Brian Paddick

The electoral debate lasts half an hour and can be seen by dialing and thence by opting for the entry: London mayoral debate on Ken Livingstone, labour Mayor of London, Boris Johnson, conservative candidate for said Office, and Brian Paddick, who wants to be the first liberal Mayor of London, clashed before the cameras on April 8. The discussion focused on two points: transport and crime. England have, in this respect, a very different system from the rest of the world. In London all buses are red and accept passes and routes drawn up by the Mayor’s Office and the vast majority are of two floors. London with Ken was a pioneer worldwide to introduce a toll to get all cars entering the Center pay a high rate for polluting. This measure Ken boasts of having reduced the traffic of trucks and having done Londoners to return in mass public transport or bicycle.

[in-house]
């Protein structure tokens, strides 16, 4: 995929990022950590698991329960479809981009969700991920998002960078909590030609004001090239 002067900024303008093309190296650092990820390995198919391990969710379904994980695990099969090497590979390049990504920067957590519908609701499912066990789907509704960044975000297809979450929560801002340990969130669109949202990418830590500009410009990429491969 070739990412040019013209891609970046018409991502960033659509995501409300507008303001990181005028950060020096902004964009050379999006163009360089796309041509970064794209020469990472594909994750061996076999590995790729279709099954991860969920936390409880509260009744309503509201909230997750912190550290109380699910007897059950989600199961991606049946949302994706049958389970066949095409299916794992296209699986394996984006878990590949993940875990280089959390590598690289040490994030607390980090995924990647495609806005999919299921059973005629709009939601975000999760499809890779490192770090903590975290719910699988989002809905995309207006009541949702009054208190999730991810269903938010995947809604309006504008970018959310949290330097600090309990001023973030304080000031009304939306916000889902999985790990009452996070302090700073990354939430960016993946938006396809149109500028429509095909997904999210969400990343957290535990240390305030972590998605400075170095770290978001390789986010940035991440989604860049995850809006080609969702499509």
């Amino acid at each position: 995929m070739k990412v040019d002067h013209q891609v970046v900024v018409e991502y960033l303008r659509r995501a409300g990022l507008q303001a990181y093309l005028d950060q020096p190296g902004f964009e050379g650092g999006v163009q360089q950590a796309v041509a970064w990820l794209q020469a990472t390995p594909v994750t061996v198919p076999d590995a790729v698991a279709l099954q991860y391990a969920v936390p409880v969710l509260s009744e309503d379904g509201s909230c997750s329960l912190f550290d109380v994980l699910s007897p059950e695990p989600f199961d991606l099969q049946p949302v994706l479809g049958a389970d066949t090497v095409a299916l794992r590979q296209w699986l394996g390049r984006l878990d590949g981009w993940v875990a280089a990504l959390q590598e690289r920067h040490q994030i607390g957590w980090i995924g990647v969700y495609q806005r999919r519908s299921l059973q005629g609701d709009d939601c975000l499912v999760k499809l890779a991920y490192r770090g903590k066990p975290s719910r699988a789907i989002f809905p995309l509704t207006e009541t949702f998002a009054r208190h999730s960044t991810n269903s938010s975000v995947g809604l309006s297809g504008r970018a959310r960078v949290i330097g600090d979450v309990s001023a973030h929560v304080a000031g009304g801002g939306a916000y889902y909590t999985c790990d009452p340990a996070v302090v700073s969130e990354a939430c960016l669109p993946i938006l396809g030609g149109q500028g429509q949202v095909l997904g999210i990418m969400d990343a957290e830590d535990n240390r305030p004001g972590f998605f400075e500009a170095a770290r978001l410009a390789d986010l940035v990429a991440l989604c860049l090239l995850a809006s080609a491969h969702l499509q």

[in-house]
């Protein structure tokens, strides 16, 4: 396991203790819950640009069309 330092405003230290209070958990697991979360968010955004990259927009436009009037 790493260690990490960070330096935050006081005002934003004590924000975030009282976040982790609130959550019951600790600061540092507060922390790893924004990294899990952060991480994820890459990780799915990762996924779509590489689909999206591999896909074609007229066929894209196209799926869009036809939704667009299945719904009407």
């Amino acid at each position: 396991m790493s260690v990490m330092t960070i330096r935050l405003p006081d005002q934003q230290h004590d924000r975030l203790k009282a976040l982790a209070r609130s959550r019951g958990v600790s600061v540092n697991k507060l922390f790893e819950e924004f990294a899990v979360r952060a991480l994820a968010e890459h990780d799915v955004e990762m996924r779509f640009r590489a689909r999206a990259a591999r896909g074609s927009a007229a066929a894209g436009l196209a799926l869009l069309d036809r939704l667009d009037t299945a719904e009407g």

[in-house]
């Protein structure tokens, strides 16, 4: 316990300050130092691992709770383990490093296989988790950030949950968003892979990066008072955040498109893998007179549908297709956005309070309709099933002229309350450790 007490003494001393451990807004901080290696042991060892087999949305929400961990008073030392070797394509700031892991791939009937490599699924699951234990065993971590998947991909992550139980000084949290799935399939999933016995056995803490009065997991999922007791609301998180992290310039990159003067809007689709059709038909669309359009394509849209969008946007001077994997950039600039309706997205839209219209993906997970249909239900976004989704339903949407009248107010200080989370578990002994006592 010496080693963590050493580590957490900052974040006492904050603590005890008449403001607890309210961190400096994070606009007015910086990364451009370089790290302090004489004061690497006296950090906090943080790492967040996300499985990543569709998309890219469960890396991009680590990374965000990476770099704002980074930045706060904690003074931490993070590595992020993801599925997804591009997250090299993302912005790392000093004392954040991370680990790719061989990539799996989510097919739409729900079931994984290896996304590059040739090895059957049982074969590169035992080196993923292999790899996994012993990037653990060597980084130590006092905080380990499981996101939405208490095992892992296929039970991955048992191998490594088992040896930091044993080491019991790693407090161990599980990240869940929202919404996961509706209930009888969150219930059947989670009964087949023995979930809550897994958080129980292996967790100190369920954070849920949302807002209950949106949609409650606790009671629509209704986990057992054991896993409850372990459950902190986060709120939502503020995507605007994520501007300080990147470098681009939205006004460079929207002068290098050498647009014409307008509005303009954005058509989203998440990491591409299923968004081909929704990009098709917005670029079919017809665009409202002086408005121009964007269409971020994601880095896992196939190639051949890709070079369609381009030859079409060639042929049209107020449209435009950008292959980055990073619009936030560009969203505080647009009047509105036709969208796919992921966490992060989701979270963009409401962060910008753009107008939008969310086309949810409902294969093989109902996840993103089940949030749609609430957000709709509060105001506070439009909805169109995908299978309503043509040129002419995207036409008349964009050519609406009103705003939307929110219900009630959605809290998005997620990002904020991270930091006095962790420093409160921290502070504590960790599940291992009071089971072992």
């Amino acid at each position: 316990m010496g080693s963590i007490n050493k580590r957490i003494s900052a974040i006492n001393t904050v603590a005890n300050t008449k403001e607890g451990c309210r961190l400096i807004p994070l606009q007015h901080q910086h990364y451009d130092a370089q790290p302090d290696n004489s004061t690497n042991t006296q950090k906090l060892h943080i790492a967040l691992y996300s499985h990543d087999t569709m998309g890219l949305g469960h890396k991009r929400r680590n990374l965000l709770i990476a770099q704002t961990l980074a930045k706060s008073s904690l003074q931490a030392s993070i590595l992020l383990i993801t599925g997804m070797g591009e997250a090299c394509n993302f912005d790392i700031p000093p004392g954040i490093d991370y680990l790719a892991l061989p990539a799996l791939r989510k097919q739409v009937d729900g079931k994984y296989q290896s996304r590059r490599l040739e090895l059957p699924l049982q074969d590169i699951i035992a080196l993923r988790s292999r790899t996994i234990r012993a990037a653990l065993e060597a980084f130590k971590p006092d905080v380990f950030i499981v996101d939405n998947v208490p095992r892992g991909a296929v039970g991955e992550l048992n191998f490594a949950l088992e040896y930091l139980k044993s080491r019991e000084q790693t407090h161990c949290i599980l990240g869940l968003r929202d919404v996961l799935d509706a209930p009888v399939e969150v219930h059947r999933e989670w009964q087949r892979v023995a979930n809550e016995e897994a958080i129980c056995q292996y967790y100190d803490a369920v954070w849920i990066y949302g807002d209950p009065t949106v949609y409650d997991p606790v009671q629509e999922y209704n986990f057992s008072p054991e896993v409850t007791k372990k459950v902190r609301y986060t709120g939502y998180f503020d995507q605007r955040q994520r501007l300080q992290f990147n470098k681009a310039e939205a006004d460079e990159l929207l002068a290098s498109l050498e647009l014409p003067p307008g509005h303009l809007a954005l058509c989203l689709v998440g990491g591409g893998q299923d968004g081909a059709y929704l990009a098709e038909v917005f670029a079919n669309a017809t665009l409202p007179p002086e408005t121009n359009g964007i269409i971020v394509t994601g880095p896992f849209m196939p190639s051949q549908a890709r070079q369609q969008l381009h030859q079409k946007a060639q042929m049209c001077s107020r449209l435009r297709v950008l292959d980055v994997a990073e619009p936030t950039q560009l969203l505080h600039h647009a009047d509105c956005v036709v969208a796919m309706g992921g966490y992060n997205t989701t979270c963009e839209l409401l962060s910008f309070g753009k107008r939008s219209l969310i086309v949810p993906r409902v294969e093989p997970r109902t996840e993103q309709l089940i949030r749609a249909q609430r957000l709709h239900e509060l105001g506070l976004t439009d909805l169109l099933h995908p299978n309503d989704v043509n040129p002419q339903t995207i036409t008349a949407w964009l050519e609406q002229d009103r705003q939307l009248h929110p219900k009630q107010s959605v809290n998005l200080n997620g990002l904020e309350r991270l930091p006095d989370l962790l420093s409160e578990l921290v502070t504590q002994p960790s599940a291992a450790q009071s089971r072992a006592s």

While in the Americas many can have licenses to carry weapons and police officers walk with guns, in Britain it is forbidden to walk even with knives of cooking on the streets and only police takes wives or canes, but no firearm. Conservatives attack hard to Livingstone by having eliminated the previous buses double-decker on whose back the users could skip without passing by passing through a door and entered buses of a floor, but two carriages together like an accordion. While Johnson blames them to these deaths have occurred, Livingstone denied this although he has agreed to go by removing this new fleet. While the tories want to return to the previous open traditional double-decker buses, the Liberals intend to widely extend the trams that are successful in the extreme zone South London (especially in Croydon and Wimbledon). More spicy is the question of toll to congestion (Congestion Charge) that Liberals and conservatives want to cut (eliminating its extension to the Centre-West) and Livingstone wants to keep and, moreover, wants to deepen penalised with 25 ($50) to all 4 X 4 auto or consumer of much oil that enters that zone.